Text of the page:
The second day of µCon proved to be as interesting as the first. I have another huge list of things to investigate, and there are some things I need to get underway at work tomorrow. As I said in my post about day 1, the most important thing about microservices is, for me, the discussion of the problems and patterns of modern web-development. Pretending that monolithic applications work is no longer an option.
- The relationship of microservices to SOA came up several times, with people questioning whether this was just a re-branding or rehabilitation of SOA.
- Another good question emerging from microservices is why we still can’t produce satisfactory architecture after all this time (Conway’s Law dates back to 1968). We have a cycle of new techniques becoming common, then standardised, then growing bloated and cluttered until someone takes a clean-sheet approach and we start again.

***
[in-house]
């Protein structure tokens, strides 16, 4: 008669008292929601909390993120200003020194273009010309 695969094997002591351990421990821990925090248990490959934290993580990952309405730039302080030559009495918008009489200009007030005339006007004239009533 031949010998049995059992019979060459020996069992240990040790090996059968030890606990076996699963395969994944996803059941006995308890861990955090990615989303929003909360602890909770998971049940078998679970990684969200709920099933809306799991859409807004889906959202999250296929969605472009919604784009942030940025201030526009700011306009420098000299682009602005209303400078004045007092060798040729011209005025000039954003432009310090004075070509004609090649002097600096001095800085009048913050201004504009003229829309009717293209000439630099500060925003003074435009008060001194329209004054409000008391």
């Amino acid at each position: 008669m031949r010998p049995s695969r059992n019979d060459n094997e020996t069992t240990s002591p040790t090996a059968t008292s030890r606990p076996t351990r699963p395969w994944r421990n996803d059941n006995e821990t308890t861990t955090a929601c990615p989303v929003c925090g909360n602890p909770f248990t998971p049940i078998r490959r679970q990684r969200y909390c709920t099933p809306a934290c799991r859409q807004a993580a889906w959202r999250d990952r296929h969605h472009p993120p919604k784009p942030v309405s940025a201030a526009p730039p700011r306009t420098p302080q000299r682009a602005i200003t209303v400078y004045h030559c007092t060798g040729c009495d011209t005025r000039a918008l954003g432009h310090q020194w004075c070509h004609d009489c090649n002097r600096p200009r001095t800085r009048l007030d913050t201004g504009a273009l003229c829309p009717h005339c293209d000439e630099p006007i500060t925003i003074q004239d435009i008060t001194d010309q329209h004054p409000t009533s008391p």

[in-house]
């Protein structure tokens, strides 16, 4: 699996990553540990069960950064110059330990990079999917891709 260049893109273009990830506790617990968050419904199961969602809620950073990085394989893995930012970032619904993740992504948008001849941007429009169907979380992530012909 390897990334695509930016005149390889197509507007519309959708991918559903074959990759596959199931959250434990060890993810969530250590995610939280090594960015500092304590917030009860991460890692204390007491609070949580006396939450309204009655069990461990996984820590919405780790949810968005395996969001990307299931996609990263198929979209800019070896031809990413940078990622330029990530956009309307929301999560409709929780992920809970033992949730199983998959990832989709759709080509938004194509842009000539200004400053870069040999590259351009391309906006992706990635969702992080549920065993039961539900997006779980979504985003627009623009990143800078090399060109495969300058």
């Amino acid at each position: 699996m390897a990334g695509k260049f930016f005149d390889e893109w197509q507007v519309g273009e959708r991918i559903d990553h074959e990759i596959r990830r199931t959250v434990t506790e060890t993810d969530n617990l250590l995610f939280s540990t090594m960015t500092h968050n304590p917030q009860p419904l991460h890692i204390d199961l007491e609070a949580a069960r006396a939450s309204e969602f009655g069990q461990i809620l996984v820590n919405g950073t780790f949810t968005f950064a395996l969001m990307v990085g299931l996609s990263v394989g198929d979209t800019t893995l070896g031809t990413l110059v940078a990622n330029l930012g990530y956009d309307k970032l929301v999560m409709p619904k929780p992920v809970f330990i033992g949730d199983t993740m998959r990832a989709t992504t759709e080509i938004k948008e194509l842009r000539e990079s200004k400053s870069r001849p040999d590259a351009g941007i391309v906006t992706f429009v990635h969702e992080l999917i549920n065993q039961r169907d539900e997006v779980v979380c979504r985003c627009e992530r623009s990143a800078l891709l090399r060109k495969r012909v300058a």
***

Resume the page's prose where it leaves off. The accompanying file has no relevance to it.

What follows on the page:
- The concept of cohesion is one that I haven’t paid enough attention to; (micro)services should be ‘loosely coupled, highly cohesive’. It was also good to be reminded that logical and physical architecture do not need to be the same. I don’t think we pay enough attention to things as simple as package structure.
- Jeppe Cramon pointed out that “a service that only deals with data is a database,” and we already have APIs for that. Why wrap that in REST?
- One thing that’s difficult for me personally is getting out of the database transaction mindset. Cross-service transactions are a bad thing, but are likely to become prevalent as large software providers make it easier for people to do things the wrong way.
- Jakub Korab had an important lesson for developers working with monoliths: if you touch any external system then you’re working with distributed computing. Monolithic architecture is an assumption that has worked (more-or-less) for a long time, but it’s not really true. All developers should have an awareness of the CAP framework and the Fallacies of Distributed Computing.
The only major problem I had with µCon was the lack of female presenters. If a subject has no female practitioners with something to say, then the topic may not be ready for a conference. Otherwise it was an excellent two days. I’ve already booked a ticket for the 2015 event.